Perhaps the conservative intellectual community is entering a new era of talent development.
A second reason this hire is notable is that Levin and Doar both have significant governing experience. Though both can research and write, they’ve also served in the policy trenches. The think-tank community can sometimes be an uncomfortable mix of different pedigrees: academics, journalists, advocates, bureaucrats, elected officials, and more. Given their different training, approaches, and habits of mind, these individuals don’t necessarily mesh. The creative tension can be fecund, but getting the right blend isn’t easy. Veer too much in one direction or the other, and the organization’s profile can become too breezy, too tactical, too political, or too technical.
Among the biggest mistakes a think tank can make along these lines is becoming too detached from the day-to-day work of politics and policy. Obviously, it’s important for these organizations to play the long game and engage in big ideas; if they don’t, few others will. But you can lose influence and, more importantly, perspective if your heads are only in the clouds. Studying climate is invaluable, but if you ignore today’s forecast, you can find yourself in the rain without an umbrella. Worse, you can be completely blindsided by a Trump tornado that tears up your town.
The great shame of the modern conservative intellectual community is how badly we missed the coming of, and how ineffectively we have responded to, Trump’s election. Had the think-tank world possessed more on-the-ground governing experience—leaders and staff who’d built careers inside our democratic machine—we might’ve been more attuned to the zeitgeist. Doar, having led major social-service entities at the state and local level, is likely to bring this sensibility to his post and probably hire accordingly. This will help keep the organization rooted in the here and now and enable it to engage successfully with those currently in positions of governing authority. This, too, might be part of a broader theme in the field; the president of the longstanding Heritage Foundation, Kay Coles James, has extensive experience at different levels of government, and its newly hired vice president, Charmaine Yoest, has had multiple governing posts, including most recently in the Trump administration. Eli Lehrer, the co-founder and president of the relatively young think tank for which I work (the R Street Institute), worked for the majority leader of the U.S. Senate.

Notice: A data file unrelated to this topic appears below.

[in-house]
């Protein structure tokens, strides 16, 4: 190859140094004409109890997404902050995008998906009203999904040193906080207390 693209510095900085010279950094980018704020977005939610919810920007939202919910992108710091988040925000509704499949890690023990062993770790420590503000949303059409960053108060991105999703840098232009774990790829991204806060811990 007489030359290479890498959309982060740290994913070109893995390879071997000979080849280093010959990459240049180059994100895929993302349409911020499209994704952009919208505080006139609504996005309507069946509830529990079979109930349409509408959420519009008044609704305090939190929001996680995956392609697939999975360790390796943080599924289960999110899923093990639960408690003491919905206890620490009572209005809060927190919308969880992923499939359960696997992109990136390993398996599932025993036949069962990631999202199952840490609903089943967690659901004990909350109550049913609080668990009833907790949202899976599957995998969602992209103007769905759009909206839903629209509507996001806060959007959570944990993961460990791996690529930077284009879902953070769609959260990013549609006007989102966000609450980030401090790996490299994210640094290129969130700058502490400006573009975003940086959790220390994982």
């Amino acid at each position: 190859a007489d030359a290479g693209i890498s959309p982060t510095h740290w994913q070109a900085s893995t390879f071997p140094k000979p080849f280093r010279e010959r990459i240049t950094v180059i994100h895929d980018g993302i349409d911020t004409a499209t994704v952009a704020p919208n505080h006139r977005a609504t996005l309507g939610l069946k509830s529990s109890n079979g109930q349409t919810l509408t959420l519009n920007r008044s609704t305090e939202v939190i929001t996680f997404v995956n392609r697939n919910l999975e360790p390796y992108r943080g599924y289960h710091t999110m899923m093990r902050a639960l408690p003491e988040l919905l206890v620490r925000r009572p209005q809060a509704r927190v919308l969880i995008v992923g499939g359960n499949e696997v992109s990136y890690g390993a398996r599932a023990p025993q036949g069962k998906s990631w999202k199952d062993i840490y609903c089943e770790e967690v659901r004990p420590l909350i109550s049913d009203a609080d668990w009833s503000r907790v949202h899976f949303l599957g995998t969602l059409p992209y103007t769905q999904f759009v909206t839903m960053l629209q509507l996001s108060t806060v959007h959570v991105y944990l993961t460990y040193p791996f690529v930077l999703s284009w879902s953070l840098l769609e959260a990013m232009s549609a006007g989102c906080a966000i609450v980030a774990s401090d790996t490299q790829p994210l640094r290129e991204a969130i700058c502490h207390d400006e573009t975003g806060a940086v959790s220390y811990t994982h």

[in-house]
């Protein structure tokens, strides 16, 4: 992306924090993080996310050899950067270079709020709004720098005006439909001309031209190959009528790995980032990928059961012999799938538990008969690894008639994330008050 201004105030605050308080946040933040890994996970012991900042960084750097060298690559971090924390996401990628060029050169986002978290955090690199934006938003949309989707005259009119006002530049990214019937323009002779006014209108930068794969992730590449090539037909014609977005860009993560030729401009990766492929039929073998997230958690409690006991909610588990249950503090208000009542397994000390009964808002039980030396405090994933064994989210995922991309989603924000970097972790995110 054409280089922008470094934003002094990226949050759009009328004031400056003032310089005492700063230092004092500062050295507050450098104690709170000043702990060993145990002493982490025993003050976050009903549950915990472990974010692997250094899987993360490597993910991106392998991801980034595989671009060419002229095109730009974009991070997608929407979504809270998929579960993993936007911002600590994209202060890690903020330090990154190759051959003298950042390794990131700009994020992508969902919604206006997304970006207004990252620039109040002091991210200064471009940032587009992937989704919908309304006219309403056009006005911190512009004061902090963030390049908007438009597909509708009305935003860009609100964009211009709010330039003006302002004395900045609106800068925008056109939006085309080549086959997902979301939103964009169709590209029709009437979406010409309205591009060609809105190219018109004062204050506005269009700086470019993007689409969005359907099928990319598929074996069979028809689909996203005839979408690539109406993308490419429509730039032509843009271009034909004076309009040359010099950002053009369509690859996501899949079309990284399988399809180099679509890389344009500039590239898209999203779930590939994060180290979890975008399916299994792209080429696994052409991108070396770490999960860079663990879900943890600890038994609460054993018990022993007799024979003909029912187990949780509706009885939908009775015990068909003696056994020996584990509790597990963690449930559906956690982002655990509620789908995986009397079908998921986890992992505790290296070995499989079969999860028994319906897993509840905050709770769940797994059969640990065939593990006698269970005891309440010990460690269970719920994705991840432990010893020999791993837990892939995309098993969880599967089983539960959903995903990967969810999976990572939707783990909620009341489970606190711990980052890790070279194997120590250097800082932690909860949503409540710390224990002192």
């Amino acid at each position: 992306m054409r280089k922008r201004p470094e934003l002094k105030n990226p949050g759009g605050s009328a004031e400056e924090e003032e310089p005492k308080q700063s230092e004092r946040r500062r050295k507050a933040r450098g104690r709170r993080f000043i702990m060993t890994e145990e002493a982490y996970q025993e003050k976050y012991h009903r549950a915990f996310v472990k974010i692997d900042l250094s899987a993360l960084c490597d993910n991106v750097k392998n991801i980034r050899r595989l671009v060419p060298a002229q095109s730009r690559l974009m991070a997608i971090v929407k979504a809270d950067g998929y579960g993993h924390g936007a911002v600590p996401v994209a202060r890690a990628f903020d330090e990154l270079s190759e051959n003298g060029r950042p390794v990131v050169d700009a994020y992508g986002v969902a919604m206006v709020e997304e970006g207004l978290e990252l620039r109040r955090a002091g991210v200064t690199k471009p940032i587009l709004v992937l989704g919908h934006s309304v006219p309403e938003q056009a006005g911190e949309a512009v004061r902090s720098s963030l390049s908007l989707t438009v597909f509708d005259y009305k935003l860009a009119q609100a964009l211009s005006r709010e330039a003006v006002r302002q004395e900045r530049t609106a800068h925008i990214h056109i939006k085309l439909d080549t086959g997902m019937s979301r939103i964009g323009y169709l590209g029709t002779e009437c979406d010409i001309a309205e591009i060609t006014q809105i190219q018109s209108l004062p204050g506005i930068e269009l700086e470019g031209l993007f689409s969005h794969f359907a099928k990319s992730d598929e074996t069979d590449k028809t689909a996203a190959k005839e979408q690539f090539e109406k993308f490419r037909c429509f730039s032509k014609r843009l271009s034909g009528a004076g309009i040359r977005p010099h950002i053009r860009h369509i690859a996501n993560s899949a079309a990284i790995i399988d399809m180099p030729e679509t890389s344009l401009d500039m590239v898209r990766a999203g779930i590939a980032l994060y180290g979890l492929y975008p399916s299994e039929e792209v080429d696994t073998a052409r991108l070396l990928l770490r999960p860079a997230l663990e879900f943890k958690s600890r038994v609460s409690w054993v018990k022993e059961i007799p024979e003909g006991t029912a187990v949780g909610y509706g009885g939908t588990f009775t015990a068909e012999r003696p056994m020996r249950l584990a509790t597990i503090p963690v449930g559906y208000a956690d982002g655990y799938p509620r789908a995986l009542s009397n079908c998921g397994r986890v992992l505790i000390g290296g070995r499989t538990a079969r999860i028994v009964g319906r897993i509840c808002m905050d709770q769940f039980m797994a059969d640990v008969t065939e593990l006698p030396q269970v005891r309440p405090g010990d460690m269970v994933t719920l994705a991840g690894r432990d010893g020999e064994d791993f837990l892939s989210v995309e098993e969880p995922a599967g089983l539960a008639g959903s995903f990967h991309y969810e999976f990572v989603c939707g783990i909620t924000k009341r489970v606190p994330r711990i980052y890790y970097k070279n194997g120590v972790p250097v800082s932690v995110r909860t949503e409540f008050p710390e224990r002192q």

Public service shapes the servant in important ways. Perhaps in the years ahead, the conservative think-tank world will be increasingly shaped those who’ve served in such capacities.
The final, and possibly most important, reason Levin’s hiring is notable is because of the kind of person he is — and what this portends for the types of people who will be essential in conservative policy circles in the years ahead. Though Levin has intellectual horsepower to burn and stellar credentials (including a University of Chicago Ph.D., time at the White House Domestic Policy Council, etc.), he is kind, gracious, and understated. You won’t find him angling to get on cable talk shows or get invited to give TED talks. He is not even on Twitter! Though he has been engaged in some of the most important and contentious issues of our times, he doesn’t deal in ad hominem attacks, and I’ve never heard anyone describe him as partisan or unfair.
This is especially relevant in this very moment. For the last few days, conservative circles have been riven by the broadside of one writer, Sohrab Amari, against another, David French. The issues at the heart of the debate (e.g., the relative importance of cultural issues, the tension between pluralism and social conservatism) absolutely deserve discussion. But Amari’s argument was unusually personal and gratuitous and, in places, simply inaccurate, as French clarified. Amari’s thrust — that conservatism can’t afford French’s even keel and accommodating politics — was captured by his alarming claim that “civility and decency are secondary values.”